Located at the confluence of the Ohio and Scioto Rivers at the southern most tip of Ohio, Portsmouth is the heart of Scioto County. The first permanent settler from the newly independent United States to live in the vicinity of what would become Portsmouth was Emanuel Traxler, a Revolutionary War veteran, in 1796. He later built the first mill in the area. Henry Massie formally laid out Portsmouth in 1803. He named the town Portsmouth after Portsmouth, Virginia, his hometown. Portsmouth grew quickly due to the traffic on the rivers and continued to prosper with the construction of the Ohio and Erie Canal during the 1820s and the 1830s.
After the Great Depression of the 1930s were difficult for Portsmouth. Adding to its problems was the flood of 1937. The Ohio River crested more than 20' above flood stage. The flood left 35,000 residents homeless and destroyed 60% of all of the homes in Portsmouth. World War II once again brought prosperity to the community. Henry Oberling Motor Company opened its doors in 1950. Beginning in 1956, the uranium enrichment plant at Piketon provided a number of Portsmouth residents with employment. The Ohio Stove Company also doubled production in 1964. In 1973, the completion of the Southern Ohio Correctional Facility at Lucasville brought new job opportunities to Scioto County residents.
Today, Portsmouth is being revitalized as a tourist destination along the Ohio River. The downtown area is being revitalized with new business and new opportunities.
The 2,200' x 20' high mural along the flood wall has sparked new interest in the area. The project has become the largest known work of art by a single artist (Robert Dafford). It took almost 10 years to complete.
Starting in 1993, Robert Dafford painted large sections of the massive floodwall that helps protect Portsmouth from the Ohio River during floods. The murals depict the last two centuries of Portsmouth's history.
Portsmouth's historic past has been revitalized in the Boneyfiddle District. The Boneyfiddle District is one of the oldest neighborhoods in Portsmouth and offers visitors a glimpse of Portsmouth's past in both the architecture and services available in the district. Quality antique shops and retail establishments make up the core of these century old buildings.
Boneyfiddle District offers not only antique stores, but also gift shops, a military museum, local restaurants, and a micro brewery.
Many stories have been passed down describing the meaning of Boneyfiddle, from "Boney Fields" of slaughtered pigs, to "Bean Poles", "Good Times", "Good Health", and including one favorite - Bonne Fidele or "Good Will".
The museum opened to visitors in 2004 with displays of military uniforms, equipment, awards and numerous other artifacts of our country's military endeavors.
The 1810 House is a historic old farm homestead that represents the courage of pioneers who cleared, settled and cultivated the wild forest near the mighty Ohio River. Eight rooms show various 19th and early 20th century home furnishings styles as well as clothing and house wares. The 1810 House includes a number of significant "firsts" including the first Franklin stove in the region.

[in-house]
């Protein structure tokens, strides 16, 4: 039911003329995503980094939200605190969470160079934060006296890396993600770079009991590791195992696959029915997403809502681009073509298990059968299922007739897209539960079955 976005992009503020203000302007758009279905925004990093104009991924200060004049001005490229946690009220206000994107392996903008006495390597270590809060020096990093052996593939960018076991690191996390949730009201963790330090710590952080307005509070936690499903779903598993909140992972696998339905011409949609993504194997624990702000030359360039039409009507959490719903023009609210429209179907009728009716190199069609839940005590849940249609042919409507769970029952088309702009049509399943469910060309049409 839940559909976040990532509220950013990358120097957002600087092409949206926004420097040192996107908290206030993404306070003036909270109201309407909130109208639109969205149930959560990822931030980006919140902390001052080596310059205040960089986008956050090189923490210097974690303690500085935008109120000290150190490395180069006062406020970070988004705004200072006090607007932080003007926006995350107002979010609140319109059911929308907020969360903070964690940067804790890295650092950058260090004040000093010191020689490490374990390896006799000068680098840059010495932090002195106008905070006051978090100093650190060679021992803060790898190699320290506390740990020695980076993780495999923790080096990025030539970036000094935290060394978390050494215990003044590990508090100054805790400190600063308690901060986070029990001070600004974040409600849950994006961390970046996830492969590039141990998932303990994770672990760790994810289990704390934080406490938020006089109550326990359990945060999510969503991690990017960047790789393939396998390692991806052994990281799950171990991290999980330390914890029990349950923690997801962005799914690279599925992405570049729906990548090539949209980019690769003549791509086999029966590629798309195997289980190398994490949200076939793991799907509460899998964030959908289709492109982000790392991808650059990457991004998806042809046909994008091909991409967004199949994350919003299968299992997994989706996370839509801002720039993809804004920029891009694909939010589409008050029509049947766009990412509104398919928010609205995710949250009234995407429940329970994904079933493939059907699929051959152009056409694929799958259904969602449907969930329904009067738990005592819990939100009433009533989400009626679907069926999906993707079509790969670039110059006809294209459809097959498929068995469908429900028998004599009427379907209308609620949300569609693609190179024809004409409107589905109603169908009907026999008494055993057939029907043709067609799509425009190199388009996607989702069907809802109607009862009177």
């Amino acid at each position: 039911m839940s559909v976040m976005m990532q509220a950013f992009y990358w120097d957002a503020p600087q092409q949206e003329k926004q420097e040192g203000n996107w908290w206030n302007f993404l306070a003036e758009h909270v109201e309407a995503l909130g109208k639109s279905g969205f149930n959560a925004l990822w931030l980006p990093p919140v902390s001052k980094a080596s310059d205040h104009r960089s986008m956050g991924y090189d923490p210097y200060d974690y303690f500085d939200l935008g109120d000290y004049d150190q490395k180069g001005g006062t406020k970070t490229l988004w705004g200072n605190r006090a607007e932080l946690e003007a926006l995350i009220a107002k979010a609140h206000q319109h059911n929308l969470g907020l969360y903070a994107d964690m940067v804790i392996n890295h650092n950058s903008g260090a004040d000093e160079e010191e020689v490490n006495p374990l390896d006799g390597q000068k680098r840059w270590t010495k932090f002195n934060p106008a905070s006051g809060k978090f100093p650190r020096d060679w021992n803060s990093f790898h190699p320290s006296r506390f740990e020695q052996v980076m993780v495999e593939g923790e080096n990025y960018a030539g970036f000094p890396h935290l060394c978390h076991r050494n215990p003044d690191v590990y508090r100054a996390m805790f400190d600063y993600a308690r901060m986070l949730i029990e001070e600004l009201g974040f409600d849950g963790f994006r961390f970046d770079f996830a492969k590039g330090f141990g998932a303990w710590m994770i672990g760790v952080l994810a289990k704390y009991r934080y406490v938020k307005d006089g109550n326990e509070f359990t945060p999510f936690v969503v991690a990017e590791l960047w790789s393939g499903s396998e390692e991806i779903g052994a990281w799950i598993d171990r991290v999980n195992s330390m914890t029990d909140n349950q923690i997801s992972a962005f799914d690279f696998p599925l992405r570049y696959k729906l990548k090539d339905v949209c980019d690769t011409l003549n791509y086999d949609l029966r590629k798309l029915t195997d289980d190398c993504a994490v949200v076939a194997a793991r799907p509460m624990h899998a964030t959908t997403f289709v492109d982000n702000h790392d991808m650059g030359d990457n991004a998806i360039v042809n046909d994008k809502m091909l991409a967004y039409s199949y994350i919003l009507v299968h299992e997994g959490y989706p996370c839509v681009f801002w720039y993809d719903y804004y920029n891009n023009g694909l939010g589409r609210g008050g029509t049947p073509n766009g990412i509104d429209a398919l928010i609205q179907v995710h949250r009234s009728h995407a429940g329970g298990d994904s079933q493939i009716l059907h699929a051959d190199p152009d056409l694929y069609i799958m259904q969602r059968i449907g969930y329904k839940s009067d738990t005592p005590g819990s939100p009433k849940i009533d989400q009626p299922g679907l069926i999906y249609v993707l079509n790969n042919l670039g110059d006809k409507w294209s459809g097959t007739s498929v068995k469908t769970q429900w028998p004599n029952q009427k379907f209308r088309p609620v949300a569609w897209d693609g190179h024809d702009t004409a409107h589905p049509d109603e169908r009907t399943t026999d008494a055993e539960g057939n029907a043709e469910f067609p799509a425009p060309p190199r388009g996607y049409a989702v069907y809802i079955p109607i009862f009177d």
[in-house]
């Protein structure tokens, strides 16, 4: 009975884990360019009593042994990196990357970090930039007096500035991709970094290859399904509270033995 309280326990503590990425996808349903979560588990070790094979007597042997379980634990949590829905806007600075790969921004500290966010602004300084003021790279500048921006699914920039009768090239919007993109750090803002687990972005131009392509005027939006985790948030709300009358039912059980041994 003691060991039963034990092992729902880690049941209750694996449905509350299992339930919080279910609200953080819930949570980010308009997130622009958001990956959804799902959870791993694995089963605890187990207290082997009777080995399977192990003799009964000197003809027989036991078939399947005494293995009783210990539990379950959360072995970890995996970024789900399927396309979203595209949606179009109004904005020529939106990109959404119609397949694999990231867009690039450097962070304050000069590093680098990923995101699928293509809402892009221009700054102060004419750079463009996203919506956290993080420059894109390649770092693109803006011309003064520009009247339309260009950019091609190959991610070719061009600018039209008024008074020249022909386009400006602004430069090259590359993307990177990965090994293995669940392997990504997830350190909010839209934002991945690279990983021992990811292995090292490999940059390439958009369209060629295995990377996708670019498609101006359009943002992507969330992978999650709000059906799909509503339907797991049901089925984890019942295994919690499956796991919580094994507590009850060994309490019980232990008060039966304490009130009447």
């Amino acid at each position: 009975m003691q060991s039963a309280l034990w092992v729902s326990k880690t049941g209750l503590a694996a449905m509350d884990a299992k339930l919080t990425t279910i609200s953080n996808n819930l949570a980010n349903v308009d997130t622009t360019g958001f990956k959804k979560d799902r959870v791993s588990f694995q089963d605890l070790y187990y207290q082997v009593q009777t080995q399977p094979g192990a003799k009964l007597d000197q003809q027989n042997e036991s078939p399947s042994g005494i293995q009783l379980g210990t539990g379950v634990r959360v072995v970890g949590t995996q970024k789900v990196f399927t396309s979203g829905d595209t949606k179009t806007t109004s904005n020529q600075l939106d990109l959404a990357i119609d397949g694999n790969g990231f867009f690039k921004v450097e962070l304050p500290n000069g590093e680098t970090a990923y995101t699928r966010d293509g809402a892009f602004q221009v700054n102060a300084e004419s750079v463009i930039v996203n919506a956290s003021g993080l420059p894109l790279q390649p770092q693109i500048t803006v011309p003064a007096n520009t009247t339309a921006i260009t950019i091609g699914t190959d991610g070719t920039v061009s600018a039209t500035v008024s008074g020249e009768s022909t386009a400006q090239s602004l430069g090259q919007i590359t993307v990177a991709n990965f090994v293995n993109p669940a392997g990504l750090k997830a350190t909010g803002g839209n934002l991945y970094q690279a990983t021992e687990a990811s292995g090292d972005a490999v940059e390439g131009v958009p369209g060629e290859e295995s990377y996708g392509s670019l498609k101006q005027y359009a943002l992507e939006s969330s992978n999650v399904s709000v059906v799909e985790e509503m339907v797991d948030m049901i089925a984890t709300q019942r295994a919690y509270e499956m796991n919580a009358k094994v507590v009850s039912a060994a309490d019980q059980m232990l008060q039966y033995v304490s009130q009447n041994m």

Stone House is located off State Route 239 in West Portsmouth. Visitors will see a glimpse of home life in one of southern Ohio's few remaining primitive homes. Carved from a ledge of rock only a stone's throw away, the house still draws attention more than 200 years after being laid.
Philip Moore, Jr., a Revolutionary War Veteran, built the house in 1797. It is also known as the Pennsylvania Stone House and was a regular stop for Methodist Circuit Riders that traveled throughout the Ohio Territory. Stone House was the site of the first religious ceremonies in Scioto County and where the Methodist Church first got its foothold in the state.
After being restored inside and out by Dr. Louis Chadoudy in 1973, the house was placed on the National Register of Historic Places in 1975. Dr. Chadoudy and his wife also helped organize efforts for the flood wall murals in Portsmouth.
Philip Moore Jr Stone House
The Southern Ohio Museum has been in the renovated 1917 Beaux Arts building since 1979. The limestone exterior and the colonnaded interior where ornate grids of ceiling friezes embellish the 2nd floor galleries that overlook the soaring space of the main floor gallery. The building houses 2 permanent collections featuring the largest single collection of works by native son and well-known American Scene painter Clarence Carter (1904-2000) and 10,000 prehistoric Native American objects from the Charles and William Wertz Collection called the Art of the Ancients.
The Southern Ohio Museum Shop is open during regular hours and highlights the work of American craftsmen in a variety of media - glass, wood, metal, ceramic, fiber - as well as note cards, pens, pencils and children's gifts.
Portsmouth’s first known commercial brewery, the Portsmouth Brewery was established in 1843. The owners have re-opened a micro-brewery and are eager to share the process with their customers. Group tours are welcome and group menu specials are available upon request. A restaurant called the Brew Pub is also open for lunch from 11:00 am to 2:00 pm and dinner until 10:00 pm. Closed on Tuesdays.
Shawnee State Park, located in the Appalachian foothills near the banks of the Ohio, is nestled in the 60,000 acre Shawnee State Forest. Once the hunting grounds of the Shawnee Indians, the region is one of the most picturesque in the state, featuring erosion-carved valleys and wooded hills. The rugged beauty of the area has earned it the nickname “The Little Smokies.”